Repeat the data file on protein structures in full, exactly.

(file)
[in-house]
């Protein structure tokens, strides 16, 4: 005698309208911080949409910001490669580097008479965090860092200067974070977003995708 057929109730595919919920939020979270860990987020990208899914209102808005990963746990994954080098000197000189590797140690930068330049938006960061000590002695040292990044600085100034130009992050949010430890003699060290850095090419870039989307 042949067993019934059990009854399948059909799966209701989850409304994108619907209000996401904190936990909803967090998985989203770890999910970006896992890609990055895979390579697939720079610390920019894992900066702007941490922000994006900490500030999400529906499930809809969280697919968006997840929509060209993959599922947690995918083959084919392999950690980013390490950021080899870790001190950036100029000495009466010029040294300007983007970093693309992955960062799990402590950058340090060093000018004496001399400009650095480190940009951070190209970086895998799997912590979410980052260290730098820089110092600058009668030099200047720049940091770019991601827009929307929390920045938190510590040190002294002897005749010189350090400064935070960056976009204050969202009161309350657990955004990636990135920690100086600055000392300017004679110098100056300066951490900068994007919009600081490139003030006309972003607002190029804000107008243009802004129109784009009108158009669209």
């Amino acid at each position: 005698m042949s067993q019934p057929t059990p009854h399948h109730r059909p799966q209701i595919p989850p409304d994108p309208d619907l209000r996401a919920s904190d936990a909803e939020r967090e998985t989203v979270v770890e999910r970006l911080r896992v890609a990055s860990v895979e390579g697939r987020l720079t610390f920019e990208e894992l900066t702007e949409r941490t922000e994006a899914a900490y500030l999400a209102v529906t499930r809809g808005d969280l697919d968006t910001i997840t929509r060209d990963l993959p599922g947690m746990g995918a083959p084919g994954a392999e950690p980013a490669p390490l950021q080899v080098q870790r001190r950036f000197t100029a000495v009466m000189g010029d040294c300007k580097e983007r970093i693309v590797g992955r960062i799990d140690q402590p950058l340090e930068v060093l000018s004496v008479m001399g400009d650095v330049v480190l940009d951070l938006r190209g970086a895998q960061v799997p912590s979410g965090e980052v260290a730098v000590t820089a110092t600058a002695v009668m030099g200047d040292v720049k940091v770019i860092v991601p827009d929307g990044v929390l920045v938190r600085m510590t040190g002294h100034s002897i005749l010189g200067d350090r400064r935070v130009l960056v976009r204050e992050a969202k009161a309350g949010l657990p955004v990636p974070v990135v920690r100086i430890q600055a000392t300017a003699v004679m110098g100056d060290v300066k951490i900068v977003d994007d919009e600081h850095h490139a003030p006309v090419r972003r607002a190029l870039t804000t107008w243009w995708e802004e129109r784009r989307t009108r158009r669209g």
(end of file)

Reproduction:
[in-house]
């Protein structure tokens, strides 16, 4: 005698309208911080949409910001490669580097008479965090860092200067974070977003995708 057929109730595919919920939020979270860990987020990208899914209102808005990963746990994954080098000197000189590797140690930068330049938006960061000590002695040292990044600085100034130009992050949010430890003699060290850095090419870039989307 042949067993019934059990009854399948059909799966209701989850409304994108619907209000996401904190936990909803967090998985989203770890999910970006896992890609990055895979390579697939720079610390920019894992900066702007941490922000994006900490500030999400529906499930809809969280697919968006997840929509060209993959599922947690995918083959084919392999950690980013390490950021080899870790001190950036100029000495009466010029040294300007983007970093693309992955960062799990402590950058340090060093000018004496001399400009650095480190940009951070190209970086895998799997912590979410980052260290730098820089110092600058009668030099200047720049940091770019991601827009929307929390920045938190510590040190002294002897005749010189350090400064935070960056976009204050969202009161309350657990955004990636990135920690100086600055000392300017004679110098100056300066951490900068994007919009600081490139003030006309972003607002190029804000107008243009802004129109784009009108158009669209």
């Amino acid at each position: 005698m042949s067993q019934p057929t059990p009854h399948h109730r059909p799966q209701i595919p989850p409304d994108p309208d619907l209000r996401a919920s904190d936990a909803e939020r967090e998985t989203v979270v770890e999910r970006l911080r896992v890609a990055s860990v895979e390579g697939r987020l720079t610390f920019e990208e894992l900066t702007e949409r941490t922000e994006a899914a900490y500030l999400a209102v529906t499930r809809g808005d969280l697919d968006t910001i997840t929509r060209d990963l993959p599922g947690m746990g995918a083959p084919g994954a392999e950690p980013a490669p390490l950021q080899v080098q870790r001190r950036f000197t100029a000495v009466m000189g010029d040294c300007k580097e983007r970093i693309v590797g992955r960062i799990d140690q402590p950058l340090e930068v060093l000018s004496v008479m001399g400009d650095v330049v480190l940009d951070l938006r190209g970086a895998q960061v799997p912590s979410g965090e980052v260290a730098v000590t820089a110092t600058a002695v009668m030099g200047d040292v720049k940091v770019i860092v991601p827009d929307g990044v929390l920045v938190r600085m510590t040190g002294h100034s002897i005749l010189g200067d350090r400064r935070v130009l960056v976009r204050e992050a969202k009161a309350g949010l657990p955004v990636p974070v990135v920690r100086i430890q600055a000392t300017a003699v004679m110098g100056d060290v300066k951490i900068v977003d994007d919009e600081h850095h490139a003030p006309v090419r972003r607002a190029l870039t804000t107008w243009w995708e802004e129109r784009r989307t009108r158009r669209g």